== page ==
Most retirees say their biggest fear is outliving their money. One wouldn’t know it, though, from the way they convert their savings into income. Retirees are loath to take advantage of certain strategies that would guarantee substantial income for life. In particular, few people like the idea of buying an annuity and fewer still wait until 70 to begin collecting their Canada Pension Plan benefits.

So what is going on? Of all the possible explanations for why people don’t act in their best interests, the most likely perhaps is that an even greater fear lurks beneath the surface: the fear that they will leave money on the table in the event of early death.

Unfortunately, acting on that second fear doesn’t always lead to the best outcome. Consider Carl and Hanna, who are both turning 65. Like most new retirees, they want to scoop up as much government money as they can in case one of them dies early. Their goal is to maximize the value of Carl’s CPP entitlement. That value is the sum of all the CPP pension cheques Carl actually gets during his lifetime plus the value of the survivor pension that CPP would pay to Hanna. (For the sake of simplicity, I’m assuming Hanna will outlive Carl.)

Let’s say Carl’s CPP pension starting at 65 is $1,000 a month and Hanna’s is $700. If Carl dies a year after retiring, he will have received 12 CPP cheques for a total of $12,000. In addition, he is passing along a survivor pension to Hanna equal to 60 per cent of his CPP pension or $600 a month (plus inflation).

The trouble is that this survivor pension plus Hanna’s own CPP pension exceeds the maximum annual amount that CPP will pay to any individual. Some complicated CPP combination rules come into play that end up reducing Hanna’s overall pension entitlement. In spite of that, we still find that the value of Carl’s entitlement is greater if CPP starts at 65 rather than 70 assuming Carl dies a year after retirement. In fact, starting CPP early is the better choice if Carl dies at any* *time up to age 80.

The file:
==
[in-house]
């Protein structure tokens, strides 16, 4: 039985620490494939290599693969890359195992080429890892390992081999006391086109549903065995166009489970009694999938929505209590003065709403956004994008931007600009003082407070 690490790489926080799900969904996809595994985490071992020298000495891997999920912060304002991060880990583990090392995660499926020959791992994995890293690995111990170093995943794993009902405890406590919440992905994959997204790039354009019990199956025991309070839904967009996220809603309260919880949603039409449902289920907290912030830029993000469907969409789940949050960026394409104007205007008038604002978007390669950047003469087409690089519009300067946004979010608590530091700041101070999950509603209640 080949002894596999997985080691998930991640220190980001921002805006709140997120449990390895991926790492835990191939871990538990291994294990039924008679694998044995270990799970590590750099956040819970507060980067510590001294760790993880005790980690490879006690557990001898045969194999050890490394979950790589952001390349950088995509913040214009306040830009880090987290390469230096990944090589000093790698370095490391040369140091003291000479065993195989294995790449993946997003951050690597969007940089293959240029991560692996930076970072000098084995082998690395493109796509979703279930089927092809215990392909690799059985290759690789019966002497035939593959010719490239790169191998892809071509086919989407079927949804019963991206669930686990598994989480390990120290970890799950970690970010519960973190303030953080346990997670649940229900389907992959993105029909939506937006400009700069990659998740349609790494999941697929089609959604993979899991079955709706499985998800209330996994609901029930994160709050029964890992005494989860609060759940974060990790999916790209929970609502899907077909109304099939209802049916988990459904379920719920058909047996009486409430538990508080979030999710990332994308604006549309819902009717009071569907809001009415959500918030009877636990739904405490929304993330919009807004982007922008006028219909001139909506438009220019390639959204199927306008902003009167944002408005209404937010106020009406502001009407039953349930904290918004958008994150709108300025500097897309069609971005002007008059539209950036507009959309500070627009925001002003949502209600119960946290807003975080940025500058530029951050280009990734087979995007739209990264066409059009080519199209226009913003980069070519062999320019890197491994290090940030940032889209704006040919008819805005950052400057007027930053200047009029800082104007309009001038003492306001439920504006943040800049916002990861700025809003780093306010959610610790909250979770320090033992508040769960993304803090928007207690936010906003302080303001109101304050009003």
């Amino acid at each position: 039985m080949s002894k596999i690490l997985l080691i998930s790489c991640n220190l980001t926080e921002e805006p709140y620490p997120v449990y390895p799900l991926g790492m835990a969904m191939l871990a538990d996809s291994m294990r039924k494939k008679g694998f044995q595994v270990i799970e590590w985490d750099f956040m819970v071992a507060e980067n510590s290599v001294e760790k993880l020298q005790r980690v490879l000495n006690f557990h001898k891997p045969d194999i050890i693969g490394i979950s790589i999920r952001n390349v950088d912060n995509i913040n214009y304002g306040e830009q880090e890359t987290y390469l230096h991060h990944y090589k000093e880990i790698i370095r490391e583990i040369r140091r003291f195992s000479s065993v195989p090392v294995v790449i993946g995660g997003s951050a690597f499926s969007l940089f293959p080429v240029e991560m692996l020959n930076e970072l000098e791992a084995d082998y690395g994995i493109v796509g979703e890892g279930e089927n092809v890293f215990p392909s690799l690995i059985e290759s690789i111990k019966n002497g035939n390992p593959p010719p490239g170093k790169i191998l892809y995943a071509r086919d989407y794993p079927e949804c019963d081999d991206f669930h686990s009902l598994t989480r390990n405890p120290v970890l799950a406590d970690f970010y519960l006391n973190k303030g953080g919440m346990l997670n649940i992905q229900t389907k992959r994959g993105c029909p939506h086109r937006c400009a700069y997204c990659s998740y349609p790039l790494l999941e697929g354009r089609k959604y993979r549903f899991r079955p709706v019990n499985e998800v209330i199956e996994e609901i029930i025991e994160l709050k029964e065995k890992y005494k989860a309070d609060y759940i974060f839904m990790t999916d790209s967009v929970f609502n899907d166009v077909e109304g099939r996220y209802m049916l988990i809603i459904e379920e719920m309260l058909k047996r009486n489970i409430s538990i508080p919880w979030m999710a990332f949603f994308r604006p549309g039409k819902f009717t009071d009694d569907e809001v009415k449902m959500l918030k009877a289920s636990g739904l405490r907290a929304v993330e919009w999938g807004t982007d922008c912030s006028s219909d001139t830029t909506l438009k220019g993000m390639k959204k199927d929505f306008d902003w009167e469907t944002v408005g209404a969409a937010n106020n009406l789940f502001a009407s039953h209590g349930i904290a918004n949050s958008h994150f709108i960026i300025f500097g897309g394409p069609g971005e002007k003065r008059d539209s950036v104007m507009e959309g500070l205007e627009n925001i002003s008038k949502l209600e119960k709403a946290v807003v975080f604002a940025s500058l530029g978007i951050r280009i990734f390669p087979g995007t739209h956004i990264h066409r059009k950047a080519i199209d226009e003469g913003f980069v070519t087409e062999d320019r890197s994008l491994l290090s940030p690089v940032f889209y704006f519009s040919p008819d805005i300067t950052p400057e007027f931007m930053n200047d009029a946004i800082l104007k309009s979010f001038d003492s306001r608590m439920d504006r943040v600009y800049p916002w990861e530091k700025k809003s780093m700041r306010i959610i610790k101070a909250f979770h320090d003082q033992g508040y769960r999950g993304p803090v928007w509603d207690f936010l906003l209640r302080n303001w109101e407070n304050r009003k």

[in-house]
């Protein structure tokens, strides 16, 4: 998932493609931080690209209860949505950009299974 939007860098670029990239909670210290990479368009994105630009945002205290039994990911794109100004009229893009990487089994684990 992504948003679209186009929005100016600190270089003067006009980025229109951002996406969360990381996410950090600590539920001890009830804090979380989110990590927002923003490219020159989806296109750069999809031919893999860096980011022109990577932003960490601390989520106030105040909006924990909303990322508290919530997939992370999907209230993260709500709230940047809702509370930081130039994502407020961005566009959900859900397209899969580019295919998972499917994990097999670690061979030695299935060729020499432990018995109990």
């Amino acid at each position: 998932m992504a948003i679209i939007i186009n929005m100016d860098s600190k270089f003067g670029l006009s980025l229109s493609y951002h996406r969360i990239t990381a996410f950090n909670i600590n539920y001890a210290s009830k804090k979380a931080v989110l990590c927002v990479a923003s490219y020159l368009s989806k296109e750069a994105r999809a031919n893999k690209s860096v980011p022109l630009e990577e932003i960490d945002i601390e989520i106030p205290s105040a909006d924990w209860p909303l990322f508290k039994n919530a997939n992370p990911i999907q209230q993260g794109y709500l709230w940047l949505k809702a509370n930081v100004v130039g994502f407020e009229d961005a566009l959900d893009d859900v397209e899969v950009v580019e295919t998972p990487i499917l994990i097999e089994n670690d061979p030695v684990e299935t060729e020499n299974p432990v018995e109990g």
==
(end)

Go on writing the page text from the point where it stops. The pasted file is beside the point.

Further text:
This of course is exactly why people don’t like to start their CPP late, but we’re not finished yet. If Carl dies after 80, then the better strategy is to have started CPP at 70 instead of 65 and the gain from doing so grows with every succeeding year. The gain or loss due to starting CPP at 70 rather than 65 is shown in Figure 1.

Based on Figure 1, the question of whether to take CPP early or late seems to be practically a tossup. We can expect that if this chart were the only information to go on, then people who are predisposed to take CPP early will do so.

Figure 1, however, is incomplete. The gain or loss at any age is useful information only if one knows the probability of that gain or loss materializing. We therefore have to weigh each gain or loss by the probability of it happening.

To understand this concept, consider a simple example. Let’s say you win $100 if you can correctly name the winner of the Stanley Cup. You can choose the Maple Leafs who have maybe a 10-per-cent chance of winning it or you can choose the Nashville Predators whose chances of winning are closer to 30 per cent. The prize is the same $100 in each case but as much as you might like the Leafs, the Predators are the smarter choice. In mathematical terms, the expected* *value of your Leafs bet is $10 (10 per cent of $100) whereas the bet on the Predators has an expected value of $30.

We can do the same thing with choosing whether to start CPP early or late. We can multiply the possible gain or loss at each age by the probability of death at that age. When we do that, we see the expected losses due to starting CPP at 70 are much smaller than the expected gains. This is shown in Figure 2.

Figure 2 also tells us is that there is always the possibility of leaving money on the table no matter what you do. It can happen if you delay CPP until 70 and die young and it can also happen if you take CPP early and die much later on. Just remember that the odds of dying young could be smaller than you might think. The probability that a man age 65 will die by 80 is just about one in five. For a woman, it is even lower.

Of course, Carl might have had a heart condition, which would have increased his chances of dying before 80. But this is not the typical situation. Studies have shown that people routinely overestimate the probability of dying young, which is why they tend to favour starting CPP early. This is probably owing to the power of anecdotes versus statistics. Knowing one person close to you who has died young is more compelling than some dry statistics based on thousands of deaths.

Unless you have very good reason to think your own situation is special, it is probably better to start your CPP at 70. If you start CPP early and live an average lifetime, you’re leaving more money on the table than you think.

*Frederick Vettese is a partner at Morneau Shepell. He is also the author of *Retirement Income for Life: Getting More without Saving More*.*